Charging our seniors more for their healthcare is not “saving Medicare.” Our seniors and soon-to-be seniors have been paying into Medicare for all of their working lives, and altering Medicare in a way that passes the costs on to our seniors is breaking the promises that we have made to them.
Charging our seniors more for their healthcare does not reflect our values in Tennessee. In Tennessee, we keep our promises.
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Senator Stewart, I challenge you to do a Google search on “Democrats Medicare plan.” Now, what did you find? All I found was attacks on the Ryan plan from the Democrats. As you have pointed out, Medicare is in danger of insolvency in the not too distant future. Yet, I can not find your fellow Democrat’s plan that would solve this problem. Was taking $700 billion from Medicare to help fund Obamacare the answer?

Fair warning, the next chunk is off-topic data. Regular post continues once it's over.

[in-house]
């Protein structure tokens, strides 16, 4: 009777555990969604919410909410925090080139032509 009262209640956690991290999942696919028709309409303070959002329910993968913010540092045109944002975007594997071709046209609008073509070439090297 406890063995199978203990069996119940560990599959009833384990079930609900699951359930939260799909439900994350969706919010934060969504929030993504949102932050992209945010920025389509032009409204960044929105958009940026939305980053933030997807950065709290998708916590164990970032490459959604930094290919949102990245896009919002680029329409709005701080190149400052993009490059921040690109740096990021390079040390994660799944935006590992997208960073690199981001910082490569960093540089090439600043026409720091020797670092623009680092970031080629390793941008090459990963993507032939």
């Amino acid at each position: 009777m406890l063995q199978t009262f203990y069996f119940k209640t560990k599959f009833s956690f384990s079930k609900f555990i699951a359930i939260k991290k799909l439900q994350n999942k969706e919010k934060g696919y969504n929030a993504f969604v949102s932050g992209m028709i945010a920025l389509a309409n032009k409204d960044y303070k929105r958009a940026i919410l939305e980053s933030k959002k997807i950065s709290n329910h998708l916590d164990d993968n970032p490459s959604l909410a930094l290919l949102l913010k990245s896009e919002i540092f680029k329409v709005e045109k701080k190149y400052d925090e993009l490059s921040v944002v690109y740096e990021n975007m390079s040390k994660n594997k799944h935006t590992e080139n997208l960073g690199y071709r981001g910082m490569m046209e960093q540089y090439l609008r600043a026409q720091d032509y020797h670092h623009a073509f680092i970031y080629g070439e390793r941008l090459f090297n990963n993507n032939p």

I am sure that you are far better versed on these issues than I, but if you, the Democrats or Republicans can’t speak to the average person about how your party will help solve these problems, then don’t expect the average voter to be casting a vote for you in November. All I have heard thus far is a lot of rhetoric and attacks. I think I speak for a lot of people when I say, stop the attacks. Put forth solutions and let us decide which candidate has the best solution.
Staunch Democrats will vote Democrat. Staunch Republicans will vote Republican. Those of us in the middle want real solutions. As far as I am concerned, you have offered nothing in your commentary that would lead me to believe that you or your Democratic brethren have anything to offer on this subject other than to continue the attacks while offering no solutions of your own.
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What is your plan for saving Medicare Mr. Stewart? Or, can you only tell us what is wrong? All I see here are party talking points about why we shouldn’t like someone else’s plan. At least they have one.